The Making of the English Working Class
A history of the common people and the Industrial Revolution: “A true masterpiece” and one of the Modern Library’s 100 Best Nonfiction Books of the twentieth century (Tribune).
During the formative years of the Industrial Revolution, English workers and artisans claimed a place in society that would shape the following centuries. But the capitalist elite did not form the working class—the workers shaped their own creations, developing a shared identity in the process. Despite their lack of power and the indignity forced upon them by the upper classes, the working class emerged as England’s greatest cultural and political force. Crucial to contemporary trends in all aspects of society, at the turn of the nineteenth century, these workers united into the class that we recognize all across the Western world today.
E. P. Thompson’s magnum opus, The Making of the English Working Class defined early twentieth-century English social and economic history, leading many to consider him Britain’s greatest postwar historian. Its publication in 1963 was highly controversial in academia, but the work has become a seminal text on the history of the working class. It remains incredibly relevant to the social and economic issues of current times, with the Guardian saying upon the book’s fiftieth anniversary that it “continues to delight and inspire new readers.”
What people are saying - Write a review
We haven't found any reviews in the usual places.
An Army of Redressers i The Black Lamp
The Opaque Society
The Laws against Combination
Croppers and Stockingers
By Order of the Trade
Demagogues and Martyrs i Disaffection
Problems of Leadership
The Field Labourers
Artisans and Others
Standards and Experiences i Goods
The Transforming Power of the Cross i Moral Machinery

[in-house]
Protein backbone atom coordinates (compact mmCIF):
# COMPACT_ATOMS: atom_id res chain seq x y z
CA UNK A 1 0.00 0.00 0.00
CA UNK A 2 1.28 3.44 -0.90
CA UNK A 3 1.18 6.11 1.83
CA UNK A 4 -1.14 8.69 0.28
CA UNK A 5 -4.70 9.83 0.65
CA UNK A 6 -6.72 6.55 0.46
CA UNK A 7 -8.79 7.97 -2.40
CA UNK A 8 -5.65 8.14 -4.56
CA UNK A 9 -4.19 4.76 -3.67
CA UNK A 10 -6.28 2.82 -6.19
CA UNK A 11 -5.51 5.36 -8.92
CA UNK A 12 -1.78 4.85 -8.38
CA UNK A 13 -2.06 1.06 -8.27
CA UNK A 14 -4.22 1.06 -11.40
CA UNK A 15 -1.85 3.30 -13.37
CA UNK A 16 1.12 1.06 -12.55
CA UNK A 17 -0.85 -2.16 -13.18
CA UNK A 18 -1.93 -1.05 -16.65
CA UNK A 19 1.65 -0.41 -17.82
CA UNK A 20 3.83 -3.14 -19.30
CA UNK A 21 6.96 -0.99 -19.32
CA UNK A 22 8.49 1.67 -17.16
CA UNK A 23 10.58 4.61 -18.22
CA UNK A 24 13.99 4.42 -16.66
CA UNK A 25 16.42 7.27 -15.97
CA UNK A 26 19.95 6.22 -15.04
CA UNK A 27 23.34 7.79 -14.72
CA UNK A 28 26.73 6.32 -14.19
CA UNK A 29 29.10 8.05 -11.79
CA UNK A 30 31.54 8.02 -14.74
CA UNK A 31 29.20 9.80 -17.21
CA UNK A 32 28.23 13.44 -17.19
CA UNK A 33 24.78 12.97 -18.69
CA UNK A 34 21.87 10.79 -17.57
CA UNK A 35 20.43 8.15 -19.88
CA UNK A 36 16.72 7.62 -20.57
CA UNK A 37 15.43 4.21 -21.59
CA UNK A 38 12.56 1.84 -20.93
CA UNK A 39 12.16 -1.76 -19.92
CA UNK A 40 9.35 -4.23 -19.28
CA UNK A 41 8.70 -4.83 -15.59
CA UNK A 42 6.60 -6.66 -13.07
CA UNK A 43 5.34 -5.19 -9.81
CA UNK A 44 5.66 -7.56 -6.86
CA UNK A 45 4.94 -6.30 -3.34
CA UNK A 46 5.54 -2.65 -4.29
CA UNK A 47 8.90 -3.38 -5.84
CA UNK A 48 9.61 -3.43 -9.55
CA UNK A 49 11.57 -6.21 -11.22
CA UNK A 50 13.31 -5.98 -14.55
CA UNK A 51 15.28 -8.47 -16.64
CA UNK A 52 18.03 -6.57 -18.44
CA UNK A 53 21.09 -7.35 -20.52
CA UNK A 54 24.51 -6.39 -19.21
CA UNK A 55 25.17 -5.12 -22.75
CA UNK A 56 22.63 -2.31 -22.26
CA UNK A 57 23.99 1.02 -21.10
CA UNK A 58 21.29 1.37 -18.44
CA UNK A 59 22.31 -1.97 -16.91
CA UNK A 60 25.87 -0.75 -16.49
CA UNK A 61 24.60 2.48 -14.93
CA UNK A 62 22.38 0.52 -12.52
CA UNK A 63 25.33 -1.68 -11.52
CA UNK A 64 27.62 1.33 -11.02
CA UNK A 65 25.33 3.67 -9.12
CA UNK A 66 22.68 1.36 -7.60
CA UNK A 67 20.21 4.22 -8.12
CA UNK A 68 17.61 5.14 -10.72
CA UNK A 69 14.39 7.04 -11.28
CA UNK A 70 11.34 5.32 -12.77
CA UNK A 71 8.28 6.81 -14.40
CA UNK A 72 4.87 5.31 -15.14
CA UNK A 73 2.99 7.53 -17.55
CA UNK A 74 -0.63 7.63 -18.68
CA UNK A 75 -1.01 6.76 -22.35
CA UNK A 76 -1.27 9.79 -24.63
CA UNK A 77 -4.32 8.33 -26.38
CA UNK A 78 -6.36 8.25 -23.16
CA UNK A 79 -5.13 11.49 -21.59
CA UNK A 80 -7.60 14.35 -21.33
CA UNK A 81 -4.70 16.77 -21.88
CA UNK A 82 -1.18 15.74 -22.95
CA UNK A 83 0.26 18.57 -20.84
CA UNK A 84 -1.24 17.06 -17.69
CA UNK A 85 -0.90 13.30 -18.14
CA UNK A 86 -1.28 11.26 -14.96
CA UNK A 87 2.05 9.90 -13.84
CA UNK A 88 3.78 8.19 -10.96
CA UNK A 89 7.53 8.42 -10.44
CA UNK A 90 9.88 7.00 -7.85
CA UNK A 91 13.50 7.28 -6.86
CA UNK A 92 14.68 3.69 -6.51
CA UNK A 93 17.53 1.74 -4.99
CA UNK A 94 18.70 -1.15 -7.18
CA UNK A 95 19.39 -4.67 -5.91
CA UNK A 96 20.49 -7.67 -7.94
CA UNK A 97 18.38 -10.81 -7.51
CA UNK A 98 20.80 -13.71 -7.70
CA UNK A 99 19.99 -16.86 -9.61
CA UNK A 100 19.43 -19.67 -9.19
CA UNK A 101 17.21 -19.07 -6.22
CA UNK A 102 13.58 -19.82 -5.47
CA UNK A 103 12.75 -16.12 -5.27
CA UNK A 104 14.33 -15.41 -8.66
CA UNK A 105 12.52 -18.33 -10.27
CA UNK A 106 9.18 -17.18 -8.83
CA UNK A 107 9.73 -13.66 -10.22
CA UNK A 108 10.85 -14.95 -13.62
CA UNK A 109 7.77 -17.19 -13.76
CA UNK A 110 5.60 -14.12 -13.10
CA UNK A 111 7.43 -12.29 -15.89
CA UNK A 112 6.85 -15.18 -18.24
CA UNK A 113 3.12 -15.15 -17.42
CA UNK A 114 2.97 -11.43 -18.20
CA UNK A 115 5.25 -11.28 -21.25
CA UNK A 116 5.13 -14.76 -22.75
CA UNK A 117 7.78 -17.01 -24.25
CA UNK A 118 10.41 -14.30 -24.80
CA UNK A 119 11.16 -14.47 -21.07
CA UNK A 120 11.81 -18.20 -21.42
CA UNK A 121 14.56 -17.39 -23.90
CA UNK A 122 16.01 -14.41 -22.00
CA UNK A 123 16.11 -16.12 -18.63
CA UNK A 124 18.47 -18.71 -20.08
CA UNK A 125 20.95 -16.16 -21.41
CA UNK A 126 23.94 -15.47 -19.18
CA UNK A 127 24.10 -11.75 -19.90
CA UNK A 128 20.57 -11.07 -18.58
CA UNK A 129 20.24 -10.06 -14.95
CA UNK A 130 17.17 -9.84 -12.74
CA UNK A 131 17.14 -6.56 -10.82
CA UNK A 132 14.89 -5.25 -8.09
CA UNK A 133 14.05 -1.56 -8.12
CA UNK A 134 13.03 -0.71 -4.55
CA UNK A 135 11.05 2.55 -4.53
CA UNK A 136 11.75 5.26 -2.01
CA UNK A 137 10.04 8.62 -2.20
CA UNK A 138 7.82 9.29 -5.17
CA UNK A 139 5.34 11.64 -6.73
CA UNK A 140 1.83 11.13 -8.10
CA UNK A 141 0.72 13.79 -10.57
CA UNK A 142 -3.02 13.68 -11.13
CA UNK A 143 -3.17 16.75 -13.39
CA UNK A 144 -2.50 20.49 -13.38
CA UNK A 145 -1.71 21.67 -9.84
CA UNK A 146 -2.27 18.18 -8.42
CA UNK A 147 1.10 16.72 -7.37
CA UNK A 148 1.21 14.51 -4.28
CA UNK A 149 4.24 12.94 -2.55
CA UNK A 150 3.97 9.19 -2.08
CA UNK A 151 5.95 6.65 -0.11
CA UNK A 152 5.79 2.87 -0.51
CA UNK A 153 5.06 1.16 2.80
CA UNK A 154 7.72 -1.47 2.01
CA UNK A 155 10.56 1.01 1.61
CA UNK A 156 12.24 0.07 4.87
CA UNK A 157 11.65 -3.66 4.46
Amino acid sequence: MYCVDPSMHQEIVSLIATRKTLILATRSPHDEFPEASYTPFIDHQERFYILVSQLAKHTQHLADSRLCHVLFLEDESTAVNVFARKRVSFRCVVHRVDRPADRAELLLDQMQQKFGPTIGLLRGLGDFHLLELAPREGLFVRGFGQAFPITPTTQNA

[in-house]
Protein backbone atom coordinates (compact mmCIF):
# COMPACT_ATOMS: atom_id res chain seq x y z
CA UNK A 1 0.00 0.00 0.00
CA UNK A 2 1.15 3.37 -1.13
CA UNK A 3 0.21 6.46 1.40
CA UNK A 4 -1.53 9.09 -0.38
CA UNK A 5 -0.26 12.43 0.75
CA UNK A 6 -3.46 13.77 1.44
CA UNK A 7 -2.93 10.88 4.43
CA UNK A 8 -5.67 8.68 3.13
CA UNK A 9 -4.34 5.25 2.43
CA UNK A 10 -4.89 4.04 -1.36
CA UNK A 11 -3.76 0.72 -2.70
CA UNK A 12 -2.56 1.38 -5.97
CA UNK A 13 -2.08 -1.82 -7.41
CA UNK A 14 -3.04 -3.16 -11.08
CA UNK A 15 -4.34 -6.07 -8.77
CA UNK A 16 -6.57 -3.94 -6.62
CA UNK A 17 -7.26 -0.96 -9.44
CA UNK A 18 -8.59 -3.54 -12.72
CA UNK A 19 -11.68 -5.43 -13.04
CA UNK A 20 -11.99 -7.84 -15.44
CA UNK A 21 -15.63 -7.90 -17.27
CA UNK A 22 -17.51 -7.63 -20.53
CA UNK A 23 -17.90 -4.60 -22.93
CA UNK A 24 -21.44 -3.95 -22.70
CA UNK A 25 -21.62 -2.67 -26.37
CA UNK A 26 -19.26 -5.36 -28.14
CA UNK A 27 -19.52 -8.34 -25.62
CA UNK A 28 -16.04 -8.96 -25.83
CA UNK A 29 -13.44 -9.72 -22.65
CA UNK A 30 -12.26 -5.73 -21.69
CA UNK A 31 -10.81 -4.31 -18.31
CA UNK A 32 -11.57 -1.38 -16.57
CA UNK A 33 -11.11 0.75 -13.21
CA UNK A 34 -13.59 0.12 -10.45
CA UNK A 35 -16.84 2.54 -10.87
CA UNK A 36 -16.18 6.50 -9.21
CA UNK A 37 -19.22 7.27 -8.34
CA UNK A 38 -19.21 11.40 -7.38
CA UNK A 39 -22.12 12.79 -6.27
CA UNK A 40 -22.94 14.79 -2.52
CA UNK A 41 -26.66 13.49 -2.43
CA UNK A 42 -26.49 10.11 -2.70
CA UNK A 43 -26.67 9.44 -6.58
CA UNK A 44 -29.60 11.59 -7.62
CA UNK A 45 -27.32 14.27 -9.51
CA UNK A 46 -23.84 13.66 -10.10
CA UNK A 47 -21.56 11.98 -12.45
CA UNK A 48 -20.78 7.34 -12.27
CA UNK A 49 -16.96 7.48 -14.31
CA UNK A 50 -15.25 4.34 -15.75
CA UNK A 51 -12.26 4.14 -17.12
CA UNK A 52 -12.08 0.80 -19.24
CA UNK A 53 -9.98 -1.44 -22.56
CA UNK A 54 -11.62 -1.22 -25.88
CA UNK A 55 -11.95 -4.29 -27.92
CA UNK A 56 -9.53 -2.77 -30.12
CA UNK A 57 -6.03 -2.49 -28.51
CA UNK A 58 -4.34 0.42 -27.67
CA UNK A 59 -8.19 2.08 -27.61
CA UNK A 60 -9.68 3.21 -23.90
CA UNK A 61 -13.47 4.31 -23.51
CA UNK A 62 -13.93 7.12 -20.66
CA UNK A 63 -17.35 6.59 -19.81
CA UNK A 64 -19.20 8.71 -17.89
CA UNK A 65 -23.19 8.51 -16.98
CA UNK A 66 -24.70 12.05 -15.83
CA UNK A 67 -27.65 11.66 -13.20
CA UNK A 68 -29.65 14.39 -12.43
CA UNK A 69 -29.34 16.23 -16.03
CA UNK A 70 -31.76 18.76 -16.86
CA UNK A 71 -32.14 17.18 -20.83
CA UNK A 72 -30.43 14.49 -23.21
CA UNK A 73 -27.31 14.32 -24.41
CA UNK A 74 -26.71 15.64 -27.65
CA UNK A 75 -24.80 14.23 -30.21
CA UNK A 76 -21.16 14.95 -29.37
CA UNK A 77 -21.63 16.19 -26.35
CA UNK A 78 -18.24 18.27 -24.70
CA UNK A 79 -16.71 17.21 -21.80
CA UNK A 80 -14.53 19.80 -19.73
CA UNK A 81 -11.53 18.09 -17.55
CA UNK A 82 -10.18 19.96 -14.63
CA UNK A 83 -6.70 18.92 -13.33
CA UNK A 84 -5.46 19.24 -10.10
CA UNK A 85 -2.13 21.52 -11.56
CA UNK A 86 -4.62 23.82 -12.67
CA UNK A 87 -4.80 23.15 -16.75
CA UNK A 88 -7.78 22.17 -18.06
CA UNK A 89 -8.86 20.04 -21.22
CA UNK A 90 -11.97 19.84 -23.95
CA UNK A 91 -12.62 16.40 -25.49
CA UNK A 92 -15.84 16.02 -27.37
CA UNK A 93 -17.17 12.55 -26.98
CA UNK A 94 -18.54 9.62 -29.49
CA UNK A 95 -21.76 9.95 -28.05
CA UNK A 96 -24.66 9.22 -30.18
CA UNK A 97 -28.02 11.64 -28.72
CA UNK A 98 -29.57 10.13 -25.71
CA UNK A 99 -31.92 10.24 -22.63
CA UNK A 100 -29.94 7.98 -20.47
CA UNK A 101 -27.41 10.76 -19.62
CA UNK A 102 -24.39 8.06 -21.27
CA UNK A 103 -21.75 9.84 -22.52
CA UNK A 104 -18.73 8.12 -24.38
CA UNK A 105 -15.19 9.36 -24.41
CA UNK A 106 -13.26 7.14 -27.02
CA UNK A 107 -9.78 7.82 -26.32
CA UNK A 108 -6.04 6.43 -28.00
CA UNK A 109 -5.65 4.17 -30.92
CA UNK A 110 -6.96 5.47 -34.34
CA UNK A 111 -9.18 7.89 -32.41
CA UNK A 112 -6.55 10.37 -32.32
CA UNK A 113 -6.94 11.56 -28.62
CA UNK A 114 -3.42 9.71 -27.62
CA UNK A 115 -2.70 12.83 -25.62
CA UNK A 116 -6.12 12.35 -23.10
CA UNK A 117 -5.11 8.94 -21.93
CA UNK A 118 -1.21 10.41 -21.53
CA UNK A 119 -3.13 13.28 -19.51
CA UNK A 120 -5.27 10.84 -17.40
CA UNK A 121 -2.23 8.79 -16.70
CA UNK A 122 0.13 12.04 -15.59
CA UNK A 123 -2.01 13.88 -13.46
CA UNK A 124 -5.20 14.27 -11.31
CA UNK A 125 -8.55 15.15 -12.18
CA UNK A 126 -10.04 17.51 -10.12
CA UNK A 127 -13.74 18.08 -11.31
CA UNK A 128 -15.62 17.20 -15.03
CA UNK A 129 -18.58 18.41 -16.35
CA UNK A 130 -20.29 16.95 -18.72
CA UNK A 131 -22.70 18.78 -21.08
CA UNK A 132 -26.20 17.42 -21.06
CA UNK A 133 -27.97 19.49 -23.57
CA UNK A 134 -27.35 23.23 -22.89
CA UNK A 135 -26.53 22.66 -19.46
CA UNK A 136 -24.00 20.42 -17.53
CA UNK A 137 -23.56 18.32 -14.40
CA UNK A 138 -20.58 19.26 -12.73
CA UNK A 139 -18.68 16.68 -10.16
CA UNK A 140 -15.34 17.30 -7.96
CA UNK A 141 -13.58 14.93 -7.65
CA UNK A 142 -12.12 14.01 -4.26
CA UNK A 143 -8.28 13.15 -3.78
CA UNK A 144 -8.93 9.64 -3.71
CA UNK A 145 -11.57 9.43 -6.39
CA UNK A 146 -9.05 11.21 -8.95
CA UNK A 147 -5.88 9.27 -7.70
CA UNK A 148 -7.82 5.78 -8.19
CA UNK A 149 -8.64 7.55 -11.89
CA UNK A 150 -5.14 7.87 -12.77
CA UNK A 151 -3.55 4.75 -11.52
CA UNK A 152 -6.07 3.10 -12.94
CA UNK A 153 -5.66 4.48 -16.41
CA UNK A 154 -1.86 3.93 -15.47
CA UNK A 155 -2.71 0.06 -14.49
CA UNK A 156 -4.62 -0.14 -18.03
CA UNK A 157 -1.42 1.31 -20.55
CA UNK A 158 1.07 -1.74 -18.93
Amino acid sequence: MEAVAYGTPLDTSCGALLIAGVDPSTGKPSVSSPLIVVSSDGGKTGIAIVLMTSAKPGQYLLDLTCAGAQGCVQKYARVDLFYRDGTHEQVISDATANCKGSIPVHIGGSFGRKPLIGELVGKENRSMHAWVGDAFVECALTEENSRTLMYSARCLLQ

The Chiliasm of Despair
Community i Leisure and Personal Relations
The Rituals of Mutuality
Myriads of Eternity
THE WORKINGGLASS PRESENCE XIII Radical Westminster
Other editions - View all
18th century agitation artisans Bamford Bill Birmingham Bolton Burdett Carlile Cartwright centres Chartist Church Cobbett Combination Acts Committee common constitutional cotton croppers delegates Despard Dissent districts early employed employers England English evidence factory Fitzwilliam framework-knitters Francis Place French Revolution Government H. W. C. Davis Halifax Hammonds Hampden Clubs hand hand-loom weavers History House Huddersfield Hunt Industrial Revolution Irish Jacobin John journeymen labour Lancashire leaders Leeds Mercury Liberty London Lord Lord Sidmouth Luddism Luddites magistrates Man’s Manchester manufacturing masters meeting Methodist middle-class Midlands mills moral movement Nottingham op.cit organisation Owen Owenite Paine Paine’s Parliament Peterloo Political Register poor popular power-loom Radical reformers reports revolutionary riots Sheffield shoemakers Sidmouth skilled social society Spitalfields stockingers Thelwall Thistlewood Thomas took towns trade union tradition trial villages wages West Riding Whig workers working-class wrote Yorkshire